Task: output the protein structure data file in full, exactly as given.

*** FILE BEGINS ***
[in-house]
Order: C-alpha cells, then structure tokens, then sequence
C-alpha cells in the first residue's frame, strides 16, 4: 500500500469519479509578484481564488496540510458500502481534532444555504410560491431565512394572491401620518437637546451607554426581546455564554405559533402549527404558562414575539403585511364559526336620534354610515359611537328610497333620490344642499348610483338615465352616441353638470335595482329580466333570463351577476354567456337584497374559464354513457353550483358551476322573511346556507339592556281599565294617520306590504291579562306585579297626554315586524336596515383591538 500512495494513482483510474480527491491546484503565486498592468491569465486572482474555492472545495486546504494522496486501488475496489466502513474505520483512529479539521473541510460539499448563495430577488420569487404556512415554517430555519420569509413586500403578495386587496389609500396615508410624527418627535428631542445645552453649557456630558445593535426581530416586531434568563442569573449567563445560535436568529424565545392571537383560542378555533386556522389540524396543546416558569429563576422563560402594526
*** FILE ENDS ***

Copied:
[in-house]
Order: C-alpha cells, then structure tokens, then sequence
C-alpha cells in the first residue's frame, strides 16, 4: 500500500469519479509578484481564488496540510458500502481534532444555504410560491431565512394572491401620518437637546451607554426581546455564554405559533402549527404558562414575539403585511364559526336620534354610515359611537328610497333620490344642499348610483338615465352616441353638470335595482329580466333570463351577476354567456337584497374559464354513457353550483358551476322573511346556507339592556281599565294617520306590504291579562306585579297626554315586524336596515383591538 500512495494513482483510474480527491491546484503565486498592468491569465486572482474555492472545495486546504494522496486501488475496489466502513474505520483512529479539521473541510460539499448563495430577488420569487404556512415554517430555519420569509413586500403578495386587496389609500396615508410624527418627535428631542445645552453649557456630558445593535426581530416586531434568563442569573449567563445560535436568529424565545392571537383560542378555533386556522389540524396543546416558569429563576422563560402594526